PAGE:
The June 2016 Job Report released by The Bureau of Labor Statistics on July 8th showing an increase of 287,000 nonfarm jobs generated a positive reaction on Wall Street. But what does that mean (if anything) to the demand for qualified engineers, and specifically Network Engineers, across the US? Let’s compare two sources of information. The first chart below shows average non-farm job growth per month in the US, for the first six months of each year since 1995. Interestingly, the most recent report shows growth rate over the last six month period was only higher than two previous years (if you exclude the years where actual negative job growth occurred) since 1995.
Based on data extracted from CareerBuilder, one of the largest employment job boards, demand for technical professionals and specifically Network Engineering Jobs, does not appear to be as closely correlated to other “non-farm” jobs in terms of hiring. Demand for technical resources significantly outweighs supply.
One could argue they seem largely uncorrelated, if you take the position the SMB client base serviced by a large percentage of VARs and MSPs need their infrastructure secure and stable, regardless of job growth across the US. Our conclusion based on this anecdotal evidence is the current needs of the SMB market continue to drive greater demand for qualified network and infrastructure professionals, independent of general job market conditions. This is further supported by:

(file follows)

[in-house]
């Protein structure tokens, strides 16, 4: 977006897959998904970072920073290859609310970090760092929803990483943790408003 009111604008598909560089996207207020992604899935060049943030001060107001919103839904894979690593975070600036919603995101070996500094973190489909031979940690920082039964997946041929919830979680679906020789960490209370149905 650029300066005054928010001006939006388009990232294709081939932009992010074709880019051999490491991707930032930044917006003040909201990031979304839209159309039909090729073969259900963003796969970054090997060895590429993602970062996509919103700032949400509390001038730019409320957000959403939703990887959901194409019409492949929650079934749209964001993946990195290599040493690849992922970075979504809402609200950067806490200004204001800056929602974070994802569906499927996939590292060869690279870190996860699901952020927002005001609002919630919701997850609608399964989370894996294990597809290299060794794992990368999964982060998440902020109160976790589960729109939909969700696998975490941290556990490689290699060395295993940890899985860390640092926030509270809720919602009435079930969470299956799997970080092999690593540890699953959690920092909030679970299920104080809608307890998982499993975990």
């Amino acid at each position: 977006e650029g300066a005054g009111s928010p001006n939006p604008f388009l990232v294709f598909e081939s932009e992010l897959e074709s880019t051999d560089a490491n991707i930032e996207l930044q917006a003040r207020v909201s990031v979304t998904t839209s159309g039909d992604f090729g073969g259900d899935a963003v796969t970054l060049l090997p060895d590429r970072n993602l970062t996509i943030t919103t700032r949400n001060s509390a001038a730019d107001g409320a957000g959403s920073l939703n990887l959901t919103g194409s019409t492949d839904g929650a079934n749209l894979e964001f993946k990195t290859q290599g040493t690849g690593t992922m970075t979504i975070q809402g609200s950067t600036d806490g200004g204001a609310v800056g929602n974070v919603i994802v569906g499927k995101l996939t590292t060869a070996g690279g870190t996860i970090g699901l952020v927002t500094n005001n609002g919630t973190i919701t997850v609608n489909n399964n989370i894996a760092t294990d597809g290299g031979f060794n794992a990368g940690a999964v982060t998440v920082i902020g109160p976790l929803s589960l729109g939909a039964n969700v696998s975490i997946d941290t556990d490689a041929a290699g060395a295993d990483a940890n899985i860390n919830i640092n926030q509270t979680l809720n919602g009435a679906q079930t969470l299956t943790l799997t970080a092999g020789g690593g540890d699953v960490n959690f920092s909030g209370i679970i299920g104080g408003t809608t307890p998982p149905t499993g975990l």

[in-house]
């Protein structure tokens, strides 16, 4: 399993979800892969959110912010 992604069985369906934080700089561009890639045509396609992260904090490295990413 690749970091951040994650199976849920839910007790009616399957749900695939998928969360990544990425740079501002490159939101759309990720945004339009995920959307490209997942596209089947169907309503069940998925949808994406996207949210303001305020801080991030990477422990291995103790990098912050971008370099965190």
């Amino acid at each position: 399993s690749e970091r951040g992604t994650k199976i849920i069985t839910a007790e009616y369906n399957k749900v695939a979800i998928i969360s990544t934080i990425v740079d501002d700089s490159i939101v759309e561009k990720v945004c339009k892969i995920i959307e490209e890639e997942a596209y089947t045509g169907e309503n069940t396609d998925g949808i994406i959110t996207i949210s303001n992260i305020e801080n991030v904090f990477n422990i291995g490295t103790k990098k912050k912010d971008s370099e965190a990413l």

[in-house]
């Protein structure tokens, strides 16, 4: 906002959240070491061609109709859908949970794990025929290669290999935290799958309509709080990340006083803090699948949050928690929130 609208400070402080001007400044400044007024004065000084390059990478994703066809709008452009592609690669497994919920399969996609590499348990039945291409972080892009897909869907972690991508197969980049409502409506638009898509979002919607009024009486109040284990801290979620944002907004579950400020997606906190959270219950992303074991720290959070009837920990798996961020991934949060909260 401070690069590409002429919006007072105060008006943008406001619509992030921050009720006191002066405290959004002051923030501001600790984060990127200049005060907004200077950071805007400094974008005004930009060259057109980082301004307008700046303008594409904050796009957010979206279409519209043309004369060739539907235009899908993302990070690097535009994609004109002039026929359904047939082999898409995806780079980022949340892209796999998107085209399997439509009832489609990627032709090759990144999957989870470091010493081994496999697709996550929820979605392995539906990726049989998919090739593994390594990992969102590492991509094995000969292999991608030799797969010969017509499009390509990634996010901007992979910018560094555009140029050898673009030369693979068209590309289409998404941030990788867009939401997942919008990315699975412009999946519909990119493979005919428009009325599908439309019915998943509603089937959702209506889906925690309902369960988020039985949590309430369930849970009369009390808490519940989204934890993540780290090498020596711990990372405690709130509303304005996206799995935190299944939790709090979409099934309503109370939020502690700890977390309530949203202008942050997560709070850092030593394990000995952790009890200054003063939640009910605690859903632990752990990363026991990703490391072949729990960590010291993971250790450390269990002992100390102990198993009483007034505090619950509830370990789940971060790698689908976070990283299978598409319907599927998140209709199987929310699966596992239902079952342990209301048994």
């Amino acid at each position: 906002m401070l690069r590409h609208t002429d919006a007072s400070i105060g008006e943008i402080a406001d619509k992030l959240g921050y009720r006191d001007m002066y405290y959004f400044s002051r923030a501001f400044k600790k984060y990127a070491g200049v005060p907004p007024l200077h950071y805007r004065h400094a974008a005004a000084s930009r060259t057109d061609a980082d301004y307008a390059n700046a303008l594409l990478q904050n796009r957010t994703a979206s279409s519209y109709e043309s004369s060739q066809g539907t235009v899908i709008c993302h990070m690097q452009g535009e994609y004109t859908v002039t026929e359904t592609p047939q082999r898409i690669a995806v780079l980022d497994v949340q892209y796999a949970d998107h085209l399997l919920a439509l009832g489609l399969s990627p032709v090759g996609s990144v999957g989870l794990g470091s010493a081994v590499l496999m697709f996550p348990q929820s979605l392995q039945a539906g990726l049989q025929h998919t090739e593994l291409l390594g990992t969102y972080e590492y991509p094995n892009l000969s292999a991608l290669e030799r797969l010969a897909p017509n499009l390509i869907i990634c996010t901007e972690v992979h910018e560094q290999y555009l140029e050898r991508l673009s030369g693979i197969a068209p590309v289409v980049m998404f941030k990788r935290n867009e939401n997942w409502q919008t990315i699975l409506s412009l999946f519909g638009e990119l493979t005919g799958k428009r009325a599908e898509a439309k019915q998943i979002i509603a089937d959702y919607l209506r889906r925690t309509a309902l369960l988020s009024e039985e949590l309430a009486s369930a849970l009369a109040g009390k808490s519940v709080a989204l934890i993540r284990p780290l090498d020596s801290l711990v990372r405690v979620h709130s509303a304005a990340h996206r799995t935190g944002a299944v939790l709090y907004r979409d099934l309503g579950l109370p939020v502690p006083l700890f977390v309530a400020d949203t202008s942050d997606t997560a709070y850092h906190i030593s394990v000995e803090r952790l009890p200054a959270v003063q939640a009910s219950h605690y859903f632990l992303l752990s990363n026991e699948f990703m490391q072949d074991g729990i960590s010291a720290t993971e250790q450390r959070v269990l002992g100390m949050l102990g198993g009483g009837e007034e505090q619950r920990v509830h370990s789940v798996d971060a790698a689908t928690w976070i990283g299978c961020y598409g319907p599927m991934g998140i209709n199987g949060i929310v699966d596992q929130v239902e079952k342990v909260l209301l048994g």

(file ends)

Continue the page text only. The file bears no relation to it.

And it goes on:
- The current deep integration of technology in all businesses’ core operations specifically driven by the needs of network infrastructure support and network security
- An almost universal need for a 7 x 24 business operation
VAR Staffing welcomes the opportunity to discuss your technical resource hiring needs.
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Note: Demand is the total number of Network Engineering related jobs posted on CareerBuilder between Jan. to June, 2016. Supply represents the number of active resumes posted on CareerBuilder that match the posted jobs criteria, based on CareerBuilder matching algorithms.